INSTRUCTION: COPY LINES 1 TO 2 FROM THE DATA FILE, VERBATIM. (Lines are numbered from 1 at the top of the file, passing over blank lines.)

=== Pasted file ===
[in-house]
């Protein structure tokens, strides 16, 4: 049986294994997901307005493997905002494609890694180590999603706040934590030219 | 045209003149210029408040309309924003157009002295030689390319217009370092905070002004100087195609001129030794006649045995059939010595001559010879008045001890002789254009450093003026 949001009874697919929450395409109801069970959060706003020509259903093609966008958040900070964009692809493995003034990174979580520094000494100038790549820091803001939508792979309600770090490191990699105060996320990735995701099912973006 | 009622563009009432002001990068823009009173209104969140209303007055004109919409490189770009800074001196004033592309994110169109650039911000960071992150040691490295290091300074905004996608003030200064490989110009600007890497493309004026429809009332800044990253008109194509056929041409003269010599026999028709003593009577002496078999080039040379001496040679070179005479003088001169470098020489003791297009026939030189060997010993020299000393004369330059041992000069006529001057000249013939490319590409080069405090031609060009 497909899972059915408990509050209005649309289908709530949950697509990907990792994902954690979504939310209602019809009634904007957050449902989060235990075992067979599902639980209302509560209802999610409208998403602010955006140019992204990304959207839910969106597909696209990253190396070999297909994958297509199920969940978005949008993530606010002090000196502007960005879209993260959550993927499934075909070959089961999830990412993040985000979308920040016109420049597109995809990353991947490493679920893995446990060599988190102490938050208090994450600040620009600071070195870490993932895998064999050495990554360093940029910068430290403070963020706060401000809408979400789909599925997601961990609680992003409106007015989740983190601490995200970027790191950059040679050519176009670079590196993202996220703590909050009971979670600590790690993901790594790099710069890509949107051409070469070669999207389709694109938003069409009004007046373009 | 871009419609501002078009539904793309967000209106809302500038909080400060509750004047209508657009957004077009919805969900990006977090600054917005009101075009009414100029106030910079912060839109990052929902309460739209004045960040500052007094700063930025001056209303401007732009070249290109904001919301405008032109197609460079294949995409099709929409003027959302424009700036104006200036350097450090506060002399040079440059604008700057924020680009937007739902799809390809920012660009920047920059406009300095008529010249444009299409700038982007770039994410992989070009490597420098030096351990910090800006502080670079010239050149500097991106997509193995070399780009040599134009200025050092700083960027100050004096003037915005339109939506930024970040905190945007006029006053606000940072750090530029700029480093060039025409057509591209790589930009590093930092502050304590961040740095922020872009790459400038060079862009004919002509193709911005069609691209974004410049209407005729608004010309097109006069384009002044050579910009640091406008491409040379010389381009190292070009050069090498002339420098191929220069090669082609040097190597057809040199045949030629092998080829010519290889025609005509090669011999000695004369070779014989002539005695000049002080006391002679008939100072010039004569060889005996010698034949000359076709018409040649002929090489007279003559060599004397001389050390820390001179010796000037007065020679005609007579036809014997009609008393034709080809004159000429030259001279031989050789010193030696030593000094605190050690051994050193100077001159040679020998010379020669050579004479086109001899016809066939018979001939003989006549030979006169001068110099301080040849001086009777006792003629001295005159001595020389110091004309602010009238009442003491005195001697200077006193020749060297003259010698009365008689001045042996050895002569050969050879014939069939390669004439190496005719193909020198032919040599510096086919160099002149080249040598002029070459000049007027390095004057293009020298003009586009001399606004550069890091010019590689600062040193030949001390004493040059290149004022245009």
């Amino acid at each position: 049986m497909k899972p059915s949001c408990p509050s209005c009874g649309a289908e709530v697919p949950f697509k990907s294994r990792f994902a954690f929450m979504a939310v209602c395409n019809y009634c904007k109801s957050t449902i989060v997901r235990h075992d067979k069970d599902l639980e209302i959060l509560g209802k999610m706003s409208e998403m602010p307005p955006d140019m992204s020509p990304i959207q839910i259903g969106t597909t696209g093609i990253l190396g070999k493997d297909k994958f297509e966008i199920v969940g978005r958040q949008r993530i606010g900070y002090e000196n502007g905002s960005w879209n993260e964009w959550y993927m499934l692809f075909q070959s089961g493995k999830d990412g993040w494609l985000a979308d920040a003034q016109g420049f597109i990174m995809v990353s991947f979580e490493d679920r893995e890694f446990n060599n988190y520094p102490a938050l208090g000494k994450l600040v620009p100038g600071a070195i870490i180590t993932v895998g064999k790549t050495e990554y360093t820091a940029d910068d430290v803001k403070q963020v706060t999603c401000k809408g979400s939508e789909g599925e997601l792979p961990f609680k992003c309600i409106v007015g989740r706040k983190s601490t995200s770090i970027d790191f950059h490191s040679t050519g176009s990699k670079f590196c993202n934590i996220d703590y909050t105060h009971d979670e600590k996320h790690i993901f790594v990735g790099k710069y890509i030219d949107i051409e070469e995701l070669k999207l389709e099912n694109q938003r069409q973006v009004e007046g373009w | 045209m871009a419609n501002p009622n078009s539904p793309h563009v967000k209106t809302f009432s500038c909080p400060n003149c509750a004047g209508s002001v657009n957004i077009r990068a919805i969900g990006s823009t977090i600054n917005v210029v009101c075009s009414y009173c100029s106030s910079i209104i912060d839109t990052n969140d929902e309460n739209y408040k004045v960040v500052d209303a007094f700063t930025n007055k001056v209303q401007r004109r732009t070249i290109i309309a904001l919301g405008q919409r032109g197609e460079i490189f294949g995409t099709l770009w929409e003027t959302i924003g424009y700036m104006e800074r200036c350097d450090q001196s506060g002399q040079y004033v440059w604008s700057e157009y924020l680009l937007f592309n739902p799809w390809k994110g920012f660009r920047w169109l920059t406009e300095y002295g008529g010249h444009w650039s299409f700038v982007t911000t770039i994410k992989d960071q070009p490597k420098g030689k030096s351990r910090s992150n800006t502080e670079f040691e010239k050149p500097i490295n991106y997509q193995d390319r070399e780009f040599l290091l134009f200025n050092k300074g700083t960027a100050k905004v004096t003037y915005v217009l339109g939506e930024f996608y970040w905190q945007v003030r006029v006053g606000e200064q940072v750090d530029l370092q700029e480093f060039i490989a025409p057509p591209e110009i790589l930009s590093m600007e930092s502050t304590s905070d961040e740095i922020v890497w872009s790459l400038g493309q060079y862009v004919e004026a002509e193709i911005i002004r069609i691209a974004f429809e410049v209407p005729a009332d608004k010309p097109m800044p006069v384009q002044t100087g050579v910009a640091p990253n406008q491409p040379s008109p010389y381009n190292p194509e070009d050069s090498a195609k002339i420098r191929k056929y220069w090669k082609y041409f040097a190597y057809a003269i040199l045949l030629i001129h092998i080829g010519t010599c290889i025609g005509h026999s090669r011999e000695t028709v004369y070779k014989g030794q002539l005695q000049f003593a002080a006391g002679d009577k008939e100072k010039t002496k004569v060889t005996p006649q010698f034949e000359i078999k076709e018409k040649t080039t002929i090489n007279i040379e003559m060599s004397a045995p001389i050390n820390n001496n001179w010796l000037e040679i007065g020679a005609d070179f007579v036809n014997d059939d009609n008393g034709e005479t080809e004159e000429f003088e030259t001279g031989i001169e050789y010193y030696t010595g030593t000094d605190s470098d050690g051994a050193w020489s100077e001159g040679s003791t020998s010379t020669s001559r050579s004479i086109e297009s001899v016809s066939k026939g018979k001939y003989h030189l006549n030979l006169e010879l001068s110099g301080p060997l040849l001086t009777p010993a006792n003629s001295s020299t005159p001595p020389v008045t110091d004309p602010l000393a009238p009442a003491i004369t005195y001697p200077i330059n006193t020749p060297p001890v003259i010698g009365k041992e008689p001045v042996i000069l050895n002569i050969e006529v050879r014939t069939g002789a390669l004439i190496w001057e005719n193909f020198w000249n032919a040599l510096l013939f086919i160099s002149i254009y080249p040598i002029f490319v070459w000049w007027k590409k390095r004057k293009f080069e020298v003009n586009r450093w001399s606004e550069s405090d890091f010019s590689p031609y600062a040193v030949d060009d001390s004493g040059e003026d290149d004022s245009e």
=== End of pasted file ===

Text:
[in-house]
């Protein structure tokens, strides 16, 4: 049986294994997901307005493997905002494609890694180590999603706040934590030219 | 045209003149210029408040309309924003157009002295030689390319217009370092905070002004100087195609001129030794006649045995059939010595001559010879008045001890002789254009450093003026 949001009874697919929450395409109801069970959060706003020509259903093609966008958040900070964009692809493995003034990174979580520094000494100038790549820091803001939508792979309600770090490191990699105060996320990735995701099912973006 | 009622563009009432002001990068823009009173209104969140209303007055004109919409490189770009800074001196004033592309994110169109650039911000960071992150040691490295290091300074905004996608003030200064490989110009600007890497493309004026429809009332800044990253008109194509056929041409003269010599026999028709003593009577002496078999080039040379001496040679070179005479003088001169470098020489003791297009026939030189060997010993020299000393004369330059041992000069006529001057000249013939490319590409080069405090031609060009 497909899972059915408990509050209005649309289908709530949950697509990907990792994902954690979504939310209602019809009634904007957050449902989060235990075992067979599902639980209302509560209802999610409208998403602010955006140019992204990304959207839910969106597909696209990253190396070999297909994958297509199920969940978005949008993530606010002090000196502007960005879209993260959550993927499934075909070959089961999830990412993040985000979308920040016109420049597109995809990353991947490493679920893995446990060599988190102490938050208090994450600040620009600071070195870490993932895998064999050495990554360093940029910068430290403070963020706060401000809408979400789909599925997601961990609680992003409106007015989740983190601490995200970027790191950059040679050519176009670079590196993202996220703590909050009971979670600590790690993901790594790099710069890509949107051409070469070669999207389709694109938003069409009004007046373009 | 871009419609501002078009539904793309967000209106809302500038909080400060509750004047209508657009957004077009919805969900990006977090600054917005009101075009009414100029106030910079912060839109990052929902309460739209004045960040500052007094700063930025001056209303401007732009070249290109904001919301405008032109197609460079294949995409099709929409003027959302424009700036104006200036350097450090506060002399040079440059604008700057924020680009937007739902799809390809920012660009920047920059406009300095008529010249444009299409700038982007770039994410992989070009490597420098030096351990910090800006502080670079010239050149500097991106997509193995070399780009040599134009200025050092700083960027100050004096003037915005339109939506930024970040905190945007006029006053606000940072750090530029700029480093060039025409057509591209790589930009590093930092502050304590961040740095922020872009790459400038060079862009004919002509193709911005069609691209974004410049209407005729608004010309097109006069384009002044050579910009640091406008491409040379010389381009190292070009050069090498002339420098191929220069090669082609040097190597057809040199045949030629092998080829010519290889025609005509090669011999000695004369070779014989002539005695000049002080006391002679008939100072010039004569060889005996010698034949000359076709018409040649002929090489007279003559060599004397001389050390820390001179010796000037007065020679005609007579036809014997009609008393034709080809004159000429030259001279031989050789010193030696030593000094605190050690051994050193100077001159040679020998010379020669050579004479086109001899016809066939018979001939003989006549030979006169001068110099301080040849001086009777006792003629001295005159001595020389110091004309602010009238009442003491005195001697200077006193020749060297003259010698009365008689001045042996050895002569050969050879014939069939390669004439190496005719193909020198032919040599510096086919160099002149080249040598002029070459000049007027390095004057293009020298003009586009001399606004550069890091010019590689600062040193030949001390004493040059290149004022245009």